Newspapers have been published in some form ever since the printing press was first born around 600 years ago. Nonetheless, very early U.S. news press was a primitive, time-consuming process that involved performing tedious tasks by hand. Thus, as a practical matter, all print newspapers had 4-page maximum lengths that didn’t change for nearly two centuries when linotype machines emerged in 1886.
Consequently, pre-linotype publishers had to strike a delicate balance between featured article length and the level of available advertising space. That naturally left very little room for obituaries, most of which were one-liners.
The Modern English-language term “obituary” has lexis roots dating back to Old Latin’s ‘obit’ derivative, which meant ‘death.’ Like total length, specific labels used to denote death-related news publications has also evolved drastically over time. For the first two centuries or so, newspaper obituary and death notice sections were variously titled “Memorial Advertisements”, “Death Acknowledgments”, “Death Announcements”, “In Remembrance”, “Died”, etc.
One variable has remained constant, however. Its persistence resides in the historically direct proportionality between relative fame or prestige during life and the length of the recently deceased person’s obituary. Although unjust at first blush, that historical phenomenon imparts a huge advantage to modern genealogy and journalism.
This is evidenced by a large body of empirically-based research that has consistently revealed a clear pattern whereby obituaries reflect prevailing sociopolitical climes of their respective times. Just one among many such reliable sources was University of Mississippi Professor Janice Hume. In a comprehensive scholarly volume published in 2000, titled “Obituaries in American Culture”, Hume theorized that early American news providers “set the standard for newspaper obituaries.” Thus, “… systematic examination of obituaries can [be] … useful for exploring … [Americans’] changing values of any era.”
Prof. Hume further posited that obituaries provide greater insight into the history of American journalism by illustrating how prevailing news practices evolved with mass press emergence that might have historically influenced death notices. Supporting references cited are Andrew Jackson’s Presidency, the Civil War and early Women’s Suffrage Movement. Per Hume, exclusion and manner of remembrance in newspaper obituaries align perfectly with prevailing values of corresponding U.S. history periods.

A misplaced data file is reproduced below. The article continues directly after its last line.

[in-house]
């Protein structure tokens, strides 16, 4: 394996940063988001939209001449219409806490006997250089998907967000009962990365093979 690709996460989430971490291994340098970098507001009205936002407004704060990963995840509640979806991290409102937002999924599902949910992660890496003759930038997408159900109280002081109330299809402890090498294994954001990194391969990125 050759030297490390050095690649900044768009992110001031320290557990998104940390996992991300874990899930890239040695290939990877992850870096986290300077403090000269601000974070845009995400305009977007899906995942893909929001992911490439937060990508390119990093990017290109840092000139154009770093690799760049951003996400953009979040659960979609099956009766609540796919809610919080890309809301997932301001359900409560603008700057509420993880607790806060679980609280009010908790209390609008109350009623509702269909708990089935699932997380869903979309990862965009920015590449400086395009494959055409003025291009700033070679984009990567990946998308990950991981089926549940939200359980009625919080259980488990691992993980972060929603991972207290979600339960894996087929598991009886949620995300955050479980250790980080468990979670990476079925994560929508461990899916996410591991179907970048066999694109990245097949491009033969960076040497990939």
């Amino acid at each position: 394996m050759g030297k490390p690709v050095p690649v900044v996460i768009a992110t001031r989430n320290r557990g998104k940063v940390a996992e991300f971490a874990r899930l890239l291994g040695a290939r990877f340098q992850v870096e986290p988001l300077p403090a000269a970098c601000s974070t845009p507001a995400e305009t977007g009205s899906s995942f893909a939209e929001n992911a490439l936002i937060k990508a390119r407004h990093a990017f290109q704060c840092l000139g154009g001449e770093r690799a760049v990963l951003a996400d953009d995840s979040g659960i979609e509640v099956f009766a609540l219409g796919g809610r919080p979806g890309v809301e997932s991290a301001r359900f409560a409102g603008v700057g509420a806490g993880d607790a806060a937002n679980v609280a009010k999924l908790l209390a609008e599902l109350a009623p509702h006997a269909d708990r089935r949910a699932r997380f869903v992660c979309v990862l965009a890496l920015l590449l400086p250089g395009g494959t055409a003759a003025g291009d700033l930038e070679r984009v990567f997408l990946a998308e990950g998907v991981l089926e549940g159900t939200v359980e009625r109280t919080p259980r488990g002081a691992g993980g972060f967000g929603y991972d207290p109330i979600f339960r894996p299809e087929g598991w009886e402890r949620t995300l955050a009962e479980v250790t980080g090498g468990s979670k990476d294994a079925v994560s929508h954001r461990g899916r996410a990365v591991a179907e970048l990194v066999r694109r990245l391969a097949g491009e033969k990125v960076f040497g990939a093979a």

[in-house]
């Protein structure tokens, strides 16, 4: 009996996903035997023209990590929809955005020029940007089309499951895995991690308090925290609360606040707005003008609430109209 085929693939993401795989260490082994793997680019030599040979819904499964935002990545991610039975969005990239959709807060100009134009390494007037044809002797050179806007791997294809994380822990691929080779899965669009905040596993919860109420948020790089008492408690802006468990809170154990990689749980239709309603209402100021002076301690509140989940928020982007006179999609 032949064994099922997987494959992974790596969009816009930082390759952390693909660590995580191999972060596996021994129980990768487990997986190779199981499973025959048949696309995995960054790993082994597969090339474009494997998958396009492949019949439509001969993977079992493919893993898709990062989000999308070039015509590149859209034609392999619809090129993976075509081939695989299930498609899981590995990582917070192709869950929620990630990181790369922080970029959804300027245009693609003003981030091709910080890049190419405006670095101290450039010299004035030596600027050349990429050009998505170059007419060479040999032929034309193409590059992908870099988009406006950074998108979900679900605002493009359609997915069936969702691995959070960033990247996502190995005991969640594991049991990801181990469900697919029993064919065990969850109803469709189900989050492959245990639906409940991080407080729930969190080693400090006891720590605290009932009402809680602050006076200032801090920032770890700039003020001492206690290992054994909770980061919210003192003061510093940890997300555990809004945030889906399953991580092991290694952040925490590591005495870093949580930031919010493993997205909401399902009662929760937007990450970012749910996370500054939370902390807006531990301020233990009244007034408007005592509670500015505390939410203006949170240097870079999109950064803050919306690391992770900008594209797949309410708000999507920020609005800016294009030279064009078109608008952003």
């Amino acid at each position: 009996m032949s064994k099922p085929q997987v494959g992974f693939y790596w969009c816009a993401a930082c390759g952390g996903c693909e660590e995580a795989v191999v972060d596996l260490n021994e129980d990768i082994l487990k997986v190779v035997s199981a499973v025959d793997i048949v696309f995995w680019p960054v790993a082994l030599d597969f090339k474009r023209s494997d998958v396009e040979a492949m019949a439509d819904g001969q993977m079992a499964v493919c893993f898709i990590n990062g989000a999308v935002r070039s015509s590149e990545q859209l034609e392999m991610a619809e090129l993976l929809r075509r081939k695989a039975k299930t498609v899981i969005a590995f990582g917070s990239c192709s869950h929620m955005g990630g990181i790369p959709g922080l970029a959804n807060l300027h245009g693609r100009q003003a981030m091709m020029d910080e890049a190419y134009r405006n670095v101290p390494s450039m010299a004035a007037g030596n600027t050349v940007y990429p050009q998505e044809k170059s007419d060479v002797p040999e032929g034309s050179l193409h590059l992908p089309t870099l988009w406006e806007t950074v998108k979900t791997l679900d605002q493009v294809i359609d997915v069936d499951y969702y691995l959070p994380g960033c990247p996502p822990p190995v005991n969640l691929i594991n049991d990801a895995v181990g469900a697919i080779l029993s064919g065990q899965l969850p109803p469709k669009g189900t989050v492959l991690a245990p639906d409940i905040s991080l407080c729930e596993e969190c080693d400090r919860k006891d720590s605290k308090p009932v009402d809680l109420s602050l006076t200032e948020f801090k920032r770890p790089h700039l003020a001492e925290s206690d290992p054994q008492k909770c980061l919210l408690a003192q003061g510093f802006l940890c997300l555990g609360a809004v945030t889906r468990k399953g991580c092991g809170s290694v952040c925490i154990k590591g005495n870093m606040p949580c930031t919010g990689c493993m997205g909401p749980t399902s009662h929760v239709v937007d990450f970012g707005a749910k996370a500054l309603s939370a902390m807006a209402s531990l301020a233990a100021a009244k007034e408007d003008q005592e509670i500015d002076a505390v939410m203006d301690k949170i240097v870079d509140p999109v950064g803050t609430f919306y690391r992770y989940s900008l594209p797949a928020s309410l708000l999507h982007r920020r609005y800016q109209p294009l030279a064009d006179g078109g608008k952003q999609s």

That theory has solid confirmation from still another credible source called Funeral Information Services. FSI published a column that paints a historical picture of U.S. newspaper obituaries. One section sub-titled “Mood-ometer” states that early pioneers’ death publications highlighted the value of human life, while Civil War vets’ reiterated sentimental and religious values.
Then, during the late 1800s, ‘Death Journalism’ dominated newspaper obituaries with morbid tidbits about how the deceased person met their end.
Next, during turn of the 20th Century, obituaries were written as poems.
Finally, by the late 20th-Century, Democracy came to rule newspaper death publishing with the rising of a ‘common man’ concept that recognized regular dead folks as equal to recently deceased rich aristocrats. Not long after, the Common Man received a total remake, courtesy of the New York Times ‘Portraits of Grief’ series. Published in 2011, the Series features a selection of 200-word obituaries that were later consolidated for re-publication in print book form that chronicled each lost life at Ground Zero.
Nowadays, virtual venues reign America’s newspaper obituaries. As the U.S. public and press simultaneously take en masse flights to seek refuge via 21st Century Information Highways, obituaries have assumed larger than life proportions. News publishers currently offer bereaved loved ones the option to purchase e-obituaries featured by specialty ’boutique’ niche sites.
Besides that, Cyberspace provides at least two more ideal experimentation platforms for news publications that integrate multimedia content and obituary blogs. A prime exemplar is Obit Magazine, which is a virtual domain that deals exclusively with everything and anything that may pertain to death and posthumous tribute. First launched in 2007, the site has reportedly gained phenomenal popularity fueled by over 30 journalists who keep it going and growing by leaps and bounds with each passing nanosecond that goes around.